5 Features That Make Manual Transmissions Easier Than Ever To Drive
The Manual Transmission Isn't So Manual Anymore And That's Ok.
Driving a manual transmission is an involving process that's becoming harder and harder to sell to new car shoppers. In an effort to combat our aversion to extra work, car manufacturers have spent a great deal of time making it easier to drive a manual transmission car.
#1 Hill Start Assist
Hill starts are one of the manual transmission's biggest annoyances. This precise dance requires a quick but calculated engagement of the clutch to prevent the car from rolling backwards into the car behind you. It may be difficult for new manual transmission drivers to learn this process and scare them away for spending money on a car they don't know how to drive well.
To combat the difficulty of hill-starts manufacturers have incorporate an auto braking feature to prevent the car from rolling back. Even cars like the track focused Mustang GT350 we drove use an auto braking feature which is set in the car's menu system, while the Civic Type-R uses the auto hold feature from its electronic hand brake for a similar effect. Both of these systems can be turned off if they hurt your pride but it's a great feature to have if we are to attract more manual transmission drivers.
#2 Auto Rev Match
A rev matched downshift is one of the most satisfying actions you can perform in a manual transmission. Down shift a gear, blip the throttle, and perfectly select a lower gear before you take on a corner and feel the beauty of a manual transmission. This process takes some practice and can be difficult to confidently use during a track day for example when stakes are at an all time high.
To empower drivers to get the maximum enjoyment from their cars, manufactures have introduced an auto rev match feature. This idea was introduced on Nissan's 370Z and has spread to other performance cars from GM and the Civic Type-R. This system can be turned off if you prefer to modulate the throttle on your own but it offers an option for all skill levels of drivers.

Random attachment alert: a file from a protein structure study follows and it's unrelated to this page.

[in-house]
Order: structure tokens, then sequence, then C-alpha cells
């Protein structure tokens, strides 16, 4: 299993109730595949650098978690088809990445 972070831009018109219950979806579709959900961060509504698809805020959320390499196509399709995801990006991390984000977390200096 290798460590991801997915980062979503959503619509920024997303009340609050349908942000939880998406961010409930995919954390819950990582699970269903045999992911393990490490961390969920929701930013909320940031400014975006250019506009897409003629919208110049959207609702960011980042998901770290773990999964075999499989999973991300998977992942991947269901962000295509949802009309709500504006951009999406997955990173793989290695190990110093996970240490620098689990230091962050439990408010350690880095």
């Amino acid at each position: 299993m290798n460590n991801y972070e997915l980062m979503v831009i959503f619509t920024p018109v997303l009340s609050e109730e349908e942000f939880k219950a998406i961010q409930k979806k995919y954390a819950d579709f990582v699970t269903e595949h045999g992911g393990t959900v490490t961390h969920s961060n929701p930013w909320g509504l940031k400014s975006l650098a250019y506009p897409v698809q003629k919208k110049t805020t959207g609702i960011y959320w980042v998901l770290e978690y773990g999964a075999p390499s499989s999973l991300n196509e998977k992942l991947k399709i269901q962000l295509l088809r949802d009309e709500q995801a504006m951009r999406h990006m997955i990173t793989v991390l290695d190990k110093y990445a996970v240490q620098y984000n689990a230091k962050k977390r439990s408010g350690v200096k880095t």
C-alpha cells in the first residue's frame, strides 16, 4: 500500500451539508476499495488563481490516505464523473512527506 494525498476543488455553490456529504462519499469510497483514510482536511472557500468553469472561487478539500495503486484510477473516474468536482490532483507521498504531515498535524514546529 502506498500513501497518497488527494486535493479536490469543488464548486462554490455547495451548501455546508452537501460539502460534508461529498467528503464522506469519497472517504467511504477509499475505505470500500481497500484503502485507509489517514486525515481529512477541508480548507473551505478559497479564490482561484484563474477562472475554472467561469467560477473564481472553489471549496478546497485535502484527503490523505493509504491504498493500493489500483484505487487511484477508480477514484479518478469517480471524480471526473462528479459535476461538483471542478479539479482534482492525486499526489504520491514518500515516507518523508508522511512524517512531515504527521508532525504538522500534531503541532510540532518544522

#3 Stall Assist
Stalling is all part of the manual transmission driving experience. It happens to the best of us and it's never a fun experience. Ford agrees which is why they debuted their Stall Assist system on the Focus RS and Mustang.
The system is very simple, stall the car, press in the clutch, and the car's auto stop start system restarts the engine. No more fumbling to turn the key or find the start button, the car has your back to get you back on the road.
#4 Digital Gauge Display
Ever forget what gear you're in? Well, today's manual cars will let you know with a digital display usually located in the gauge cluster. This display will also coax you to shift to the next year, usually in the name of fuel economy. A system like this is good for a new driver unfamiliar with a car's gearing or someone who needs to save some fuel. Also if you don't like it, ignore it, you can do what ever you want!
#5 Lower Gear Lock Out
Money shifting a manual transmission car is the worst thing you car do for your wallet. If you accidentally select a lower gear and over rev your engine prepare yourself for a hefty repair bill and serious blow to your pride.
In effort to save your wallet and ego, manufacturers have put a sort of lock out in their transmissions. For example, in the new ND Miata, once your reach a certain speed there's a lot of resistance to shift into lower gears letting you know you may be on the verge of a huge mistake. Little things like this help us to make the correct decisions while driving and possibly save you from buying a new transmission.
What Does This All Mean?
Manufacturers are making strides in a effort to make the manual transmission a more approachable proposition for the new car shopper. Sure an experienced driver may not want the interference of the car making their job easier and that's fine because all of this can be turned off. If you don't want hill assist, hit a button. Don't like auto rev matching? Well then turn it off. Anything that can entice people to buy cars with a stick is great in my book and we should support innovation like this.